The problem with plastic milk jugs is that the milk permeates the plastic and will contaminate the water and cause higher than normal bacteria growth… so don’t use milk jugs unless you intend to use the water within 6 months and intend to boil the water before using it. At the first sign of trouble fill EVERYTHING with water.
Again… you must make certain your floor will support the weight of water storage containers and not collapse!
If you are on a second floor or your storage place has wooden truss or joist supported floors, the containers must be spread out, preferably next to the exterior walls of your building, to prevent floor damage or collapse of your floor. This is especially true of older buildings. Again, consult an engineer about this.
Do not consume this emergency water, except in emergency. Stored water is safer if you again treat it before use by chemically treating it, boiling it, distilling it or running it through a water filter again that will remove the bacteria and organisms plus some of the chlorine also.
How to get enough water to keep you alive almost anywhere with a Solar Survival Hole
There are many different improvised ways to collect, that to the naked eye, water that doesn’t exist. I’m just hoping you will remember the Solar Survival Hole as a method of obtaining enough water to keep your body hydrated in a worst-case situation.
Water is all around us, even in the most arid places on the face of this earth. In those places, it’s just not in as plentiful quantities or as easy to gather, but it’s there. From morning mists, clouds, rain, rivers, oceans, snow and ice… water is under constant movement and change of state in nature. Change from vapor… to liquid… to solid… to vapor, and movement from wet to dry are never ending cycles. The trick is, where there’s no visible water… to cause that movement and change of state, to water that enables you to keep dehydration from killing you.
Something as simple as the Solar Survival Hole is amazing in itself to me… and it can save a person’s life when enveloped in a survival situation. The following are two methods you can use with the Solar Survival Hole. They both depend on digging a hole. Generally, the bigger and deeper the hole, the more moisture will be available for your process… conversely, the more difficult it will be to cover it.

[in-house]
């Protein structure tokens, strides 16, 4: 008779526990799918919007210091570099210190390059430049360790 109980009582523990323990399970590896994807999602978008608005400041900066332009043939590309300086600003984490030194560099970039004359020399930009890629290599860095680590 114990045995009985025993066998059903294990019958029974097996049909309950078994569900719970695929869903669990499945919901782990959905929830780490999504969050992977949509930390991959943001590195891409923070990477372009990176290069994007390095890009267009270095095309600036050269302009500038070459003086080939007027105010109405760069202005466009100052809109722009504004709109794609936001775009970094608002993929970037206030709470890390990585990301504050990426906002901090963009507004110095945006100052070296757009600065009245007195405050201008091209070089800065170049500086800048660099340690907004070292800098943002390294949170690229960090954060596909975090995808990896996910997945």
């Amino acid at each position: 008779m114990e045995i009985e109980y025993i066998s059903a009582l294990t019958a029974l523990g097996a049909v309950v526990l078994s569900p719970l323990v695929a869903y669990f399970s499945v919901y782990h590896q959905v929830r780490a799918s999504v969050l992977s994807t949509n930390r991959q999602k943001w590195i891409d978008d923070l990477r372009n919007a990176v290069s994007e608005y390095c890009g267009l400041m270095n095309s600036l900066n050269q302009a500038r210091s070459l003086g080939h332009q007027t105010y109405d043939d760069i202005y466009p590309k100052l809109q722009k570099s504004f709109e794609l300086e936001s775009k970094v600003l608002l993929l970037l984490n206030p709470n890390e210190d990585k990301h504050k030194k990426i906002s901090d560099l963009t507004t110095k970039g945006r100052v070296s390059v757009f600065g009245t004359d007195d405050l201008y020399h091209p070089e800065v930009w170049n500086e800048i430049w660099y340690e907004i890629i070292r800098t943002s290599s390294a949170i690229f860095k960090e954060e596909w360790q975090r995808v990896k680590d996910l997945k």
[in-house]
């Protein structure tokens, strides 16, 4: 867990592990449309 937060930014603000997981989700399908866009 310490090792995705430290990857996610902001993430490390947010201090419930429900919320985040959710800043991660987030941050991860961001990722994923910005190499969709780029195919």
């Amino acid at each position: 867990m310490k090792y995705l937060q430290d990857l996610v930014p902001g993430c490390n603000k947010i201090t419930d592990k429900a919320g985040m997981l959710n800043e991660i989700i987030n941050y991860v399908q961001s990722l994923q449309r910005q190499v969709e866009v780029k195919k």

The evaporative method
One. For the first one you need plastic sheeting, glass or some material for a cover and a collection container. By this method, the Solar Survival Hole is essentially a ‘still’ and works by evaporation and condensation of moisture… unlike ‘distilling’ which boils, evaporates and then condenses the water or liquids. It functions best by sunshine, however, it will also work, not as well or as quickly, by temperature differential of the up and down day and night temperatures.
The principle for the first method of the Solar Survival Hole is… evaporation… caused by the heat of the sun. You need a piece of plastic sheeting to put over the hole, preferably clear… like your auto glass or plastic sheeting from your interior. If you break your windshield carefully, it will stay in one piece because auto windshield safety glass has a layer of plastic bonded in between the glass. Not so for side windows… those are designed to break into non-jagged pieces.
Moisture from the ground reacts with the heat from the sun to produce water vapor inside the hole which condenses on the plastic. The amount depends on moisture in the soil evaporating and condensing on a relatively airtight water resistant cover over the top of the hole. There, the condensed water runs towards the center of the cover, which is weighted down with a pebble or formed concave towards the bottom of the hole. When it gets to the lowest part of the cover it collects on the ‘tit’ or depression and drips down into the collection container placed directly underneath it in the bottom of the hole.